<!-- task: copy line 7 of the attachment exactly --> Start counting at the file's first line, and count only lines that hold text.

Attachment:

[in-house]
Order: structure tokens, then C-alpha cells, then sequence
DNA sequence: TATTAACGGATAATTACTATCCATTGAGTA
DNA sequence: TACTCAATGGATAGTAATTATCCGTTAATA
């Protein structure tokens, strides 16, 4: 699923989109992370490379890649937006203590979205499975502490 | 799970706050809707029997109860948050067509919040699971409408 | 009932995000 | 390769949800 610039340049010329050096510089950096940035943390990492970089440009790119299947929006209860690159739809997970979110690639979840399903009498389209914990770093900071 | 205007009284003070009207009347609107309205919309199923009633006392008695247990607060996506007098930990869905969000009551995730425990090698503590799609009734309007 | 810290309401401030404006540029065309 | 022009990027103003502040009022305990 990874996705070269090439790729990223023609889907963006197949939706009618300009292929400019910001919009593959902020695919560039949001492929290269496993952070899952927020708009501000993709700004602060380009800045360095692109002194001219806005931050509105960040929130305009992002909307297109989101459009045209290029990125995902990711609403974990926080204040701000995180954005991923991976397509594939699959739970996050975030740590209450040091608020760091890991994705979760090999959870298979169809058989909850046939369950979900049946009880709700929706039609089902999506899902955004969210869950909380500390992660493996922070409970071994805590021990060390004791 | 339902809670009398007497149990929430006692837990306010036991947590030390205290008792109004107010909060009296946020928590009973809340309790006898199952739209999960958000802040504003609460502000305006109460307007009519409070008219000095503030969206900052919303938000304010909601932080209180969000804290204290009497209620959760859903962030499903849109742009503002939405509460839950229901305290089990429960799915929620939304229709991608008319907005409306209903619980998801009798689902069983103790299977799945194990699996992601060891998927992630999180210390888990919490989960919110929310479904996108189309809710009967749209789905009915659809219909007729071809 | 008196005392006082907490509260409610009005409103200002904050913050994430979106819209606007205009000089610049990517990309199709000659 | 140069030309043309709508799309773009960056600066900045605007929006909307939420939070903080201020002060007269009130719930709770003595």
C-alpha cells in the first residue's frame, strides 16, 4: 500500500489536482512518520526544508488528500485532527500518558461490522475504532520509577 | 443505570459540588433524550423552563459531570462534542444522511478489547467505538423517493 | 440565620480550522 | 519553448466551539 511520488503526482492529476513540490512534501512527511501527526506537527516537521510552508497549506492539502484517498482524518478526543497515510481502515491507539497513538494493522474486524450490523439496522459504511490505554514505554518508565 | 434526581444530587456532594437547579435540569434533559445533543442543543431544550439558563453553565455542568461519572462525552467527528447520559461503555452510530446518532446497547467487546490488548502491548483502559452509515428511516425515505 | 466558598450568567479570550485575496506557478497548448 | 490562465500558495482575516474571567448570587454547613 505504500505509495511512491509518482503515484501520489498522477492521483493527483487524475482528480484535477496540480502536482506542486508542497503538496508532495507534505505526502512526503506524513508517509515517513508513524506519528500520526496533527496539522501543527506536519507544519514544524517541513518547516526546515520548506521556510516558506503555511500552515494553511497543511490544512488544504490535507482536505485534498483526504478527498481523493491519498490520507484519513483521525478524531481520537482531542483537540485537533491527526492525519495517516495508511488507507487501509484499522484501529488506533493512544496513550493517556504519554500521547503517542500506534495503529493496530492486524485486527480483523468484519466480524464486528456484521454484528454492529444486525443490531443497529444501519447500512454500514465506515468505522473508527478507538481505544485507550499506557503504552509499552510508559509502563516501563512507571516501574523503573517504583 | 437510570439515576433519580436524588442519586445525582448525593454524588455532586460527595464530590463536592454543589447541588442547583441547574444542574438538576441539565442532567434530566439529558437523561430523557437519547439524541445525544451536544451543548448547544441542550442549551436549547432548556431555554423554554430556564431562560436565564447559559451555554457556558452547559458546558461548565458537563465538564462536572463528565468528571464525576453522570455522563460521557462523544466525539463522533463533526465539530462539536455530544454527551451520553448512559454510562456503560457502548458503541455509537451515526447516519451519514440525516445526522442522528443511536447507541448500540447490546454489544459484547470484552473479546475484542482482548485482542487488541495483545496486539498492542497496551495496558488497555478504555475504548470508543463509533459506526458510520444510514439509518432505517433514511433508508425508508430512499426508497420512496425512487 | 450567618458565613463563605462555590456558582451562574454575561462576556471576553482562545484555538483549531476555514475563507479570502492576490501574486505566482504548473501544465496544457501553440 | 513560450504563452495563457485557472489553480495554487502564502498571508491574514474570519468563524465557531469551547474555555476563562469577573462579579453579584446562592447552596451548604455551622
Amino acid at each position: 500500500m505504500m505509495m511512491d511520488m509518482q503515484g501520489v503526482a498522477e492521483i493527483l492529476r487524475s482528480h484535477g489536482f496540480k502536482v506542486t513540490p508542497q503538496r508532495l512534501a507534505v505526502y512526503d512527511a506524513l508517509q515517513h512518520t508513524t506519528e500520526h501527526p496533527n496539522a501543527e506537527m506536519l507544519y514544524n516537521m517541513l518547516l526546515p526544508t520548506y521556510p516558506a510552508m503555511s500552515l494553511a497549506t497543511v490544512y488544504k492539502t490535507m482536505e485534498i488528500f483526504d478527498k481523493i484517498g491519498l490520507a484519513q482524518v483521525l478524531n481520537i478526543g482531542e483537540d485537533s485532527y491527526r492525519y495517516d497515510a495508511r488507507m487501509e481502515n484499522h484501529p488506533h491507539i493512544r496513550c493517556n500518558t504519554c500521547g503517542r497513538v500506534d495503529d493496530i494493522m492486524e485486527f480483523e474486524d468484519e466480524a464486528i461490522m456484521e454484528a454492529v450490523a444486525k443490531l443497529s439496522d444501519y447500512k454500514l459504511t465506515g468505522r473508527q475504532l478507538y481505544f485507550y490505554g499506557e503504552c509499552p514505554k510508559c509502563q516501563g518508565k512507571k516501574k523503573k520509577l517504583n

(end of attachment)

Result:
Amino acid at each position: 500500500m505504500m505509495m511512491d511520488m509518482q503515484g501520489v503526482a498522477e492521483i493527483l492529476r487524475s482528480h484535477g489536482f496540480k502536482v506542486t513540490p508542497q503538496r508532495l512534501a507534505v505526502y512526503d512527511a506524513l508517509q515517513h512518520t508513524t506519528e500520526h501527526p496533527n496539522a501543527e506537527m506536519l507544519y514544524n516537521m517541513l518547516l526546515p526544508t520548506y521556510p516558506a510552508m503555511s500552515l494553511a497549506t497543511v490544512y488544504k492539502t490535507m482536505e485534498i488528500f483526504d478527498k481523493i484517498g491519498l490520507a484519513q482524518v483521525l478524531n481520537i478526543g482531542e483537540d485537533s485532527y491527526r492525519y495517516d497515510a495508511r488507507m487501509e481502515n484499522h484501529p488506533h491507539i493512544r496513550c493517556n500518558t504519554c500521547g503517542r497513538v500506534d495503529d493496530i494493522m492486524e485486527f480483523e474486524d468484519e466480524a464486528i461490522m456484521e454484528a454492529v450490523a444486525k443490531l443497529s439496522d444501519y447500512k454500514l459504511t465506515g468505522r473508527q475504532l478507538y481505544f485507550y490505554g499506557e503504552c509499552p514505554k510508559c509502563q516501563g518508565k512507571k516501574k523503573k520509577l517504583n